Thursday, July 18, 2013

DEIVATHIN KURAL # 12 (Vol # 7) Dated 17 July 2013

DEIVATHIN KURAL # 12 (Vol # 7) Dated 17 July 2013

(These e-mails are translations of talks given by PeriyavãL of Kanchi Kaamakoti Peetam, over a period of some 60 years while he was the pontiff in the earlier part of the last century. These have been published by Vanadi Padippagam, Chennai, in seven volumes of a thousand pages each as Deivathin Kural. Today we are going ahead from page No 79 of Volume 7 of the Tamil original. The readers may note that herein ‘man/he’ includes ‘woman/she’ too mostly. These e-mails are all available at updated continually)

110.        Having reached a state of total understanding and comprehension of existence, why should one come down to the level of this mundane day to day life of endless transactions of 'you, me and they', good and bad, likes and dislikes; is the question.  Even people riveted on 'Brhma Nishta' like Suka ÃchãryãL and many others have done it, remaining rooted in their equanimity and absolute balance in the garb of a Guru, in extreme kindness for the humanity.  All that we can say is that it is all God's Grace and AmbãL's Anugraha and nothing else!  The Guru not only enables the good disciples to reach his level but also guides many of the masses on the right path, I suppose, to ensure that there is a continuous line of such people coming up.

111.        Let me tell you again that just because the Guru gets involved in the betterment of humanity on righteous lines does not mean that he has deviated from his moorings.  It does not mean that from his level of perfection in Adwaitam he has come down to the level of duality, but only seems so.  Only in our vision it appears so without any change in his inner self.  There is no up or down in his inner experience.  He does not look at the world as separate but imbued by Brhmam throughout and cherishes his role of 'a friend, guide and philosopher' to others who are only play acting as though they are unaware of the truth.  To see and know that Brhmam is all encompassing and immanent in all that is seen as VishNu and experience this awareness, there is a deep rooted pleasure.  It is a happiness of a mix of Adwaitam and Dwaitam.  It is the bliss well founded in Adwaita Anubhava beyond words and description.  That is without any deviation from the goal, an inexplicable bliss.  He grants this also to his disciples.  Inside is the unperturbed peace and on the outside there is what looks like an act of Anugraha in duality.  What VishNu does is 'Loka Paripãlanam' that is, 'world governance' and what the Guru does is 'Sishya Paripãlanam' that is, 'governance of the disciple'!

VishNu as Guru
112.        Smãrthãs who follow Sri Sankara Bhagawat PãdãL take the Sri Vidya lineage and mention the line of Gurus in chronological order in which the name of the first Guru is VishNu, which is absolutely correct.  Then in Vishnu Sahasranãma it is said, 'gurur gurutamo dhãma: satya satyaparãkrama:' – 'गुरुर गुरुतमो धाम: सत्य सत्यपराक्रम:' – meaning that 'he is the foremost Guru who is the goal himself, truly righteous and very powerful'!   While giving the Bhashyam for this word Guru, our ÃchãryãL says that as he teaches all Vidyas, he is 'Gurutama:' and as he is the progenitor for all lives, he is the foremost Guru, 'the Gurutama'.  From this you can understand that Guru is the giver of life and those who know the Sanskrit literature will be aware that one's father has this Guru title.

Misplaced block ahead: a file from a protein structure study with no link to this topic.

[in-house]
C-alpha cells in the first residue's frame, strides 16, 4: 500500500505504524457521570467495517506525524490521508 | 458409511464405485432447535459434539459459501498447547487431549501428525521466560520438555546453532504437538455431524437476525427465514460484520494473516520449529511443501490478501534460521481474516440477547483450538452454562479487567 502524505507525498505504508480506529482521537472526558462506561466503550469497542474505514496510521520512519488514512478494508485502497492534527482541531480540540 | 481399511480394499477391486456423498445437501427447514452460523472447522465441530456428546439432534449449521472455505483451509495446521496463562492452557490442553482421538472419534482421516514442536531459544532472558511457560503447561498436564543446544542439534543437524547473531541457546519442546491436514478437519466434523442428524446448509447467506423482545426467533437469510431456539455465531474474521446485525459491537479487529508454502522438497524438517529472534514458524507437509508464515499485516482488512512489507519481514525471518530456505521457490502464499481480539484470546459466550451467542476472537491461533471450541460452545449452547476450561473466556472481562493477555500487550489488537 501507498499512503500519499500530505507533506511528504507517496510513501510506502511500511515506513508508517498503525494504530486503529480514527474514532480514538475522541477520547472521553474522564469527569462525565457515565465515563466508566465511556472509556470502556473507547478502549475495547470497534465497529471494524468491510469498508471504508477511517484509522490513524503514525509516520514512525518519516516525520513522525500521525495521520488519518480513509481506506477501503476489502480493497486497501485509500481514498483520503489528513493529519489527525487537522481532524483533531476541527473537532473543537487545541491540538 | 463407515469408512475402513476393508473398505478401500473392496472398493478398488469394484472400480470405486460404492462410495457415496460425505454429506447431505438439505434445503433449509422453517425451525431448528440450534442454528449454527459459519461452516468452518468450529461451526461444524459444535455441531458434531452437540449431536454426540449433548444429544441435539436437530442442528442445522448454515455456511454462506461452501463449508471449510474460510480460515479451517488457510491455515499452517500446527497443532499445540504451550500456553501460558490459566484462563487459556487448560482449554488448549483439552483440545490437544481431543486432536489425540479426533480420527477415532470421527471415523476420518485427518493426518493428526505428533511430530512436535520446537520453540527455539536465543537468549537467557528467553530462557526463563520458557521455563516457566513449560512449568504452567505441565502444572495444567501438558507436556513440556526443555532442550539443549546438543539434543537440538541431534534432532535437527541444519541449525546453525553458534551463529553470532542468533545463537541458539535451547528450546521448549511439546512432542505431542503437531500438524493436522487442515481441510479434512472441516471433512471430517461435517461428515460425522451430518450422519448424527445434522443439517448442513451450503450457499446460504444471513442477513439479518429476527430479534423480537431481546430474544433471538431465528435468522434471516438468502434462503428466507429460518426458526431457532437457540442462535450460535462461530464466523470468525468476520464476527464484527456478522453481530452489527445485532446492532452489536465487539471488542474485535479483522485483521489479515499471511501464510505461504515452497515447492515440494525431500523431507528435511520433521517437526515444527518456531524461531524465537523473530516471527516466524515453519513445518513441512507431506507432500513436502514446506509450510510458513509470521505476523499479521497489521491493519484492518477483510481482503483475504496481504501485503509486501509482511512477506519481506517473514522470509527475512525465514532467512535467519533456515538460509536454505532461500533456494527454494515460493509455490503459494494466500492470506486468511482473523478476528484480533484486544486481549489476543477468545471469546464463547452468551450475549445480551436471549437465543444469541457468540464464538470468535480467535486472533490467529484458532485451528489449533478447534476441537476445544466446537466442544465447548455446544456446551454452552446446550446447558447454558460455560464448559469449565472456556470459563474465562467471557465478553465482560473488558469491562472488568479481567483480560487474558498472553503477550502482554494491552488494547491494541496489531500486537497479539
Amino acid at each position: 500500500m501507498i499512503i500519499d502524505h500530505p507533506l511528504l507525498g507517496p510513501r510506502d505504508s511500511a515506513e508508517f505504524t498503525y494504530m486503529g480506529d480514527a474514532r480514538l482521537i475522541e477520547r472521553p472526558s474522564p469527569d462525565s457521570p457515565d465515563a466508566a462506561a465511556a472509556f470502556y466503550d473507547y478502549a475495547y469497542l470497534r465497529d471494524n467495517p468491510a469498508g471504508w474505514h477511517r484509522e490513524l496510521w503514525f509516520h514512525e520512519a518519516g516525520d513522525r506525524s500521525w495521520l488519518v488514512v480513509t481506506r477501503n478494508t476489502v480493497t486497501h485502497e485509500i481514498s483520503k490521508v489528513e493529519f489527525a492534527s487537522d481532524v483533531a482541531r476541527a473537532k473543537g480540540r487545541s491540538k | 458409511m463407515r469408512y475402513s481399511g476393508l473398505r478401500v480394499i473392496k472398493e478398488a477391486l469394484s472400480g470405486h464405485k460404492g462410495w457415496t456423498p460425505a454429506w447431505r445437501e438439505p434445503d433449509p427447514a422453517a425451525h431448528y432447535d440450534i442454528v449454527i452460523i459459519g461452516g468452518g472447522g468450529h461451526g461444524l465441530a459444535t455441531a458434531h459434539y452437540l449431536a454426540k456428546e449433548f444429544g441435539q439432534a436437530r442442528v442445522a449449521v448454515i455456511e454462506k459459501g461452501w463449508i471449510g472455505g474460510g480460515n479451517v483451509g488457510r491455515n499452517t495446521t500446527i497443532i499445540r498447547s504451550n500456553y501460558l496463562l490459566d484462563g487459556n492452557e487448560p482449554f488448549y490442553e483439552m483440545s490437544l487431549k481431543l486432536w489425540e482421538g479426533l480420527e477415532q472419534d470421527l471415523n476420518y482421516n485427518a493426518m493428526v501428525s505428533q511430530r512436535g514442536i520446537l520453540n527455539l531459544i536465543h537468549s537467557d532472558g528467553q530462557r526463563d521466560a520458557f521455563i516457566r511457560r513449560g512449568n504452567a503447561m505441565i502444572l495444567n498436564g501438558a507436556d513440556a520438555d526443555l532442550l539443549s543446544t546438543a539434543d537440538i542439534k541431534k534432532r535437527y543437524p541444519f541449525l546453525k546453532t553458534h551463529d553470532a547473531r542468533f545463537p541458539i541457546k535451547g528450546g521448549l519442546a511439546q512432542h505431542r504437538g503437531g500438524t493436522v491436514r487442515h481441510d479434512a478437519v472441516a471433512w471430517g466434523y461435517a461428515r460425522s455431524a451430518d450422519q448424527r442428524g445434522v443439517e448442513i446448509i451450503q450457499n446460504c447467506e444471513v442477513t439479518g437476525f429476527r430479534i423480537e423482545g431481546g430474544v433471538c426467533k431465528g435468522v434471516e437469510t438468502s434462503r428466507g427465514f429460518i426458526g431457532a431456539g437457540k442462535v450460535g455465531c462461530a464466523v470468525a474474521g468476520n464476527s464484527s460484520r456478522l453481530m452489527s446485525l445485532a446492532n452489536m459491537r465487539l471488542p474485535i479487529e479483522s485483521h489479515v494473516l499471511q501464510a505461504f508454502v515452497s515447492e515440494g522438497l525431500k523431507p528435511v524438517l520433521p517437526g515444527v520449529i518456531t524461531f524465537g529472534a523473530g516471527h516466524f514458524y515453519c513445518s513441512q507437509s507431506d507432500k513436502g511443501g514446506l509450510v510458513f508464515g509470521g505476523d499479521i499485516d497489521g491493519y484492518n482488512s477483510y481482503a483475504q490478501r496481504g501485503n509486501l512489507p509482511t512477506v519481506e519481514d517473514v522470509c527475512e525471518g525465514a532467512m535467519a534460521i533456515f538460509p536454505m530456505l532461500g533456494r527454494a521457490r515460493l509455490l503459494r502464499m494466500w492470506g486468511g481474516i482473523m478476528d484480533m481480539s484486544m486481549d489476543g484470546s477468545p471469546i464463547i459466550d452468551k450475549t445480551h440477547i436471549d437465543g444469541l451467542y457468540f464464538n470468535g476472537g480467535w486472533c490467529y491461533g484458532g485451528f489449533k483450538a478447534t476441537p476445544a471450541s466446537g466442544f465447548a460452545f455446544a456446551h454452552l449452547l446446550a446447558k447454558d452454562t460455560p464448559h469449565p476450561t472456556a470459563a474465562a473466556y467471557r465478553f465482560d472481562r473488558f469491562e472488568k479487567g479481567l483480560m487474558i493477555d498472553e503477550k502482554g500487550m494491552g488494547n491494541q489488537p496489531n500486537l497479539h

Father is Guru
113.        There is a famous saying 'Mãtã Pitã Guru Deivam' – 'माता पिता गुरु दैवं', in almost all Indian languages, as all of them do the important job of a Guru, of putting the child on the right path.  When the child is small the Mother ever so kindly teaches the child to some extent.  Then the Father does the teaching a little more strictly than the Mother up to about 7 or 8 years of age till he hands over to a Guru after Upanayanam.  So, the father who has this role to play is also referred as a Guru.  In fact instead of looking for meaning of every letter of the word, Guru per se means the elder or the big man.  As the head of the family also, he is the Guru. 

Guru is Father
114.  If father is Guru, the reverse is also true.  In Dharma Sãstrãs five people have been said to be fit enough to be considered as the Father.  The sloka says, 'janeeta cha upaneeta cha yascha vidyãm prayachchati | annadhãtã  bhayatrãtã panchaite pitra: smruta:' – 'जनीता च उपनीता च यश्च विध्यां प्रयच्छति |  अन्नधाता भयत्राता पंञ्चैते पितर: स्मृता: ||'  The bio-logical father is the first.  Then the one who gives the Brhma Upadesa, while giving the child the PooNool is also a father.  If two sons are given the PooNool on the same day, if the real father gives Brhma Upadesa to one and father's elder or younger brother does it for the other child.  Whosoever he is, he is also a father.  In earlier times, as per Sãstrãs if the father has not attained to Siddhi by regular chanting of the Gayatri mantra himself, he used to get the 'Brhma Upadesam' for the son done by some such person who has attained to Brhma Gnãna by chanting the Gayatri mantra.  So, the one imparting the Brhma Upadesa to the child is at the status of father for the child.  Thus there are two persons in that position so far.  Next is the one from whom the child learns any part of Vidya that is, in arts or crafts too – 'yasya vidyaam prayachchati' – simply the person from whom we learn anything.  That amounts to three of them so far.  Next is the 'Anna Dhãtã' – the one who provides us the food.  Anybody who gives us food is also at the position of a Father.  May be your boss or any organization to which you belong or even the cook in the Mess or canteen!  That is the fourth.  The fifth one is 'Bhaya trãtã' – the one who removes your fear!  The Guru instils the knowledge in the student that makes the student courageous and fearless.  These five are in the same position of a father.  So, the Guru is the father in certain respects and the father is the Guru by the same logic.  There can be one doubt arising here.  Father is the sire who gives life to the son.  But the Guru is the cause of removal of our involvement in this worldly life as it is said – 'guru charaNãmbhuja nirbhara bhakta: samsãrad chirad bhãva mukta:' – 'गुरु चरणांभुज निर्भर भक्त: संसाराद् चिराद भव मुक्त:' in Bhaja GovindamSo then, 'how can they be considered as equal', can be the doubt or question.   The answer lies in the fact that if father begets the son in to this relative world, the Guru begets you in to the world of spirituality!  (Now relate this analysis in the previous four paragraphs, to the questions we contended at the end of the last issue of Deivathin Kural and see as to why and how the Guru comes down to the level of the disciple to put him wise.)